Paola joined the Live 5 News team in September 2018.
During my four years of college I filmed, edited, reported, and anchored for a variety on news shows. I was a reporter for WEBN-TV at my college for both the English and Spanish shows. I was also a production assistant at WHDH-TV in Boston, before moving to Charleston.
My first hometown will always be Belo Horizonte, a city in Brazil where I was born. Boston is my second home, where I was raised for a majority of my life.
I received a B.S. in Journalism with an emphasis in Broadcast from Emerson College in Boston, MA.
My family is quite large, but back in Boston I have my mother, stepfather, brother, and grandparents all watching Live 5 News online!
Hobbies & Interests:
When i’m not reporting, I’m probably going out with friends or going to the movies. I absolutely love trying new and exciting things, and visiting places I’ve never been to before. I’ve also danced all my life, since I was 3 years old, so dance is huge passion of mine.
I don’t have a favorite book, but at the moment i’m really into motivational books that get you in touch with yourself! Self-care is so important! Also anything hip-hop, I’m in.
Like Best About the Lowcountry:
All the delicious food and the beautiful weather!
Most Interesting Assignment:
In College, I had to do a mini documentary in Cuba, and ended up speaking to families about life in Havana. It ended up being one of my most eye-opening and rewarding experiences. I learned so much about the culture and the people while doing journalism and that story ended up winning an award! It was truly a wonderful experience for me.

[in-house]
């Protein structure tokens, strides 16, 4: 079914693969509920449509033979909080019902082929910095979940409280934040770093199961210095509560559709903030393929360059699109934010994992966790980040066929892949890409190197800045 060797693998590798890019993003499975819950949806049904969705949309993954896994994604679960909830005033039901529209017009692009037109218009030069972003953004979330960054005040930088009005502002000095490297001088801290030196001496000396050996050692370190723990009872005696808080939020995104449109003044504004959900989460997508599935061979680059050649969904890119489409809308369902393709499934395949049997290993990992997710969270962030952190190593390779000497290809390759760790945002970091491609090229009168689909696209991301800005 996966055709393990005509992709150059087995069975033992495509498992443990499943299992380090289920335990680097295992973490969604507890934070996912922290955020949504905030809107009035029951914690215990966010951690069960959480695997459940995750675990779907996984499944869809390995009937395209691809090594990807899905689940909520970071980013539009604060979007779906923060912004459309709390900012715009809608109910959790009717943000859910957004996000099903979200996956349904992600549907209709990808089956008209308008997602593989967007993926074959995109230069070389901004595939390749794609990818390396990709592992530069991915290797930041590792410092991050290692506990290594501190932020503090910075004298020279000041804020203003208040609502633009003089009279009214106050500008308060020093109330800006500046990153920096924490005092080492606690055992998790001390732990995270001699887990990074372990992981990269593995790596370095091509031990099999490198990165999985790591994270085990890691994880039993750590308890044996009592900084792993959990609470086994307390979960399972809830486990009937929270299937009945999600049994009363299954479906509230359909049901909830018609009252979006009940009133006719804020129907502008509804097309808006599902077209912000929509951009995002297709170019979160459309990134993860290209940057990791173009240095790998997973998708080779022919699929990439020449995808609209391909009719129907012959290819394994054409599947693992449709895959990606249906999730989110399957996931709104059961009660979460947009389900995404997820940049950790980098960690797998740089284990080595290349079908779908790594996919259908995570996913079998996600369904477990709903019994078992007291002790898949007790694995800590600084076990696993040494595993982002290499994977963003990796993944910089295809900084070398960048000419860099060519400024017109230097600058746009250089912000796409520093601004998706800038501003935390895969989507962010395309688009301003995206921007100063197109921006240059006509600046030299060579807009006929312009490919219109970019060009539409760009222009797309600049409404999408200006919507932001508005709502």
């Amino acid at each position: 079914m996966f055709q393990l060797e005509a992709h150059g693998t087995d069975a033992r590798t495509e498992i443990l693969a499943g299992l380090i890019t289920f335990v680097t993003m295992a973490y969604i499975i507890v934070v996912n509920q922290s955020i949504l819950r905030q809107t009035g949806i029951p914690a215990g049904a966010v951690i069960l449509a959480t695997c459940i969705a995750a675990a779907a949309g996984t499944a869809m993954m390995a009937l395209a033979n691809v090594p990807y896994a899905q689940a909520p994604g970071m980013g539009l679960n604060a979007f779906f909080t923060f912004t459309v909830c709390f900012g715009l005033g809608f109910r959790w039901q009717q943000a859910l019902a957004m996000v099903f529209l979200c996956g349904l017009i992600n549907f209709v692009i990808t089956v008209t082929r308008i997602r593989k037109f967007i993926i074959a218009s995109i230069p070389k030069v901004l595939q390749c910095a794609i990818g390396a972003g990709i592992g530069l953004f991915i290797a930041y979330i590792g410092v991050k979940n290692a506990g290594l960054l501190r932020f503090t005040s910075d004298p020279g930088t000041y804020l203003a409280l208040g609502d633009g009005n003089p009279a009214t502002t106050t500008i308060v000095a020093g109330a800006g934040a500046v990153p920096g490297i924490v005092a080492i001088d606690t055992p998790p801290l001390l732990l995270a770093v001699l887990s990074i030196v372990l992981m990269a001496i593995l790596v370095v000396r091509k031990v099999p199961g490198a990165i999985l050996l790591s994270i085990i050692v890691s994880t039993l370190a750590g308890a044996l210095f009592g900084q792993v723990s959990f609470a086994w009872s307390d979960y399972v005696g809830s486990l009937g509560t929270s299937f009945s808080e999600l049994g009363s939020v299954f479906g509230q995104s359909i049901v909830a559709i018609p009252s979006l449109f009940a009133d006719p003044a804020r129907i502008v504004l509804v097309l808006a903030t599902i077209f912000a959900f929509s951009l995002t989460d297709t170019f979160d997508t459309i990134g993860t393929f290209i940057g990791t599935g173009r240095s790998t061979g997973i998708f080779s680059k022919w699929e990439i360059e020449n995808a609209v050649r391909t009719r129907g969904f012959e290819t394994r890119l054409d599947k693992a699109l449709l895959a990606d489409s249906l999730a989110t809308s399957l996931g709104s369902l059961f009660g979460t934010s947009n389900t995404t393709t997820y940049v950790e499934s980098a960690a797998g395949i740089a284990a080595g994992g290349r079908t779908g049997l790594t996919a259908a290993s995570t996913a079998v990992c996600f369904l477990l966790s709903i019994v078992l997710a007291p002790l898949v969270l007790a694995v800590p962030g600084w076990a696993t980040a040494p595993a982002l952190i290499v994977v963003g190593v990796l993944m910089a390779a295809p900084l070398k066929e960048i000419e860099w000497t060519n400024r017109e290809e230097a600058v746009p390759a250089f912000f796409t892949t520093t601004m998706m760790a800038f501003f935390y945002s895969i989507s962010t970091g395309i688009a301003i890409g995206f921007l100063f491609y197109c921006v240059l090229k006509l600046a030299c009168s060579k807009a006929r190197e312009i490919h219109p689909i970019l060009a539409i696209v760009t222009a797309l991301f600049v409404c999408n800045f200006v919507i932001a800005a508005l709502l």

The law allows law enforcement to seize money or items that are suspected to have been made illegally. Local law enforcement agencies can retain 75% of the forfeiture proceeds, while 20% goes to prosecutors.
Rep. Marvin Pendarvis says there are billions of dollars locked up in security deposits around the country. The goal with this plan would be to create ordinances on a local level that would put that money back into the pockets of renters.
The state is on track to have one of the most severe nurse shortages in the country by 2030. South Carolina is estimated to lack roughly 10,000 nurses to meet the growing demand, according to a 2018 report analyzed by RegisteredNursing.org.
Henry Darby, the principal at North Charleston high, says they were given permission from the Charleston County School District and school board to withdraw from the district’s progressive discipline plan.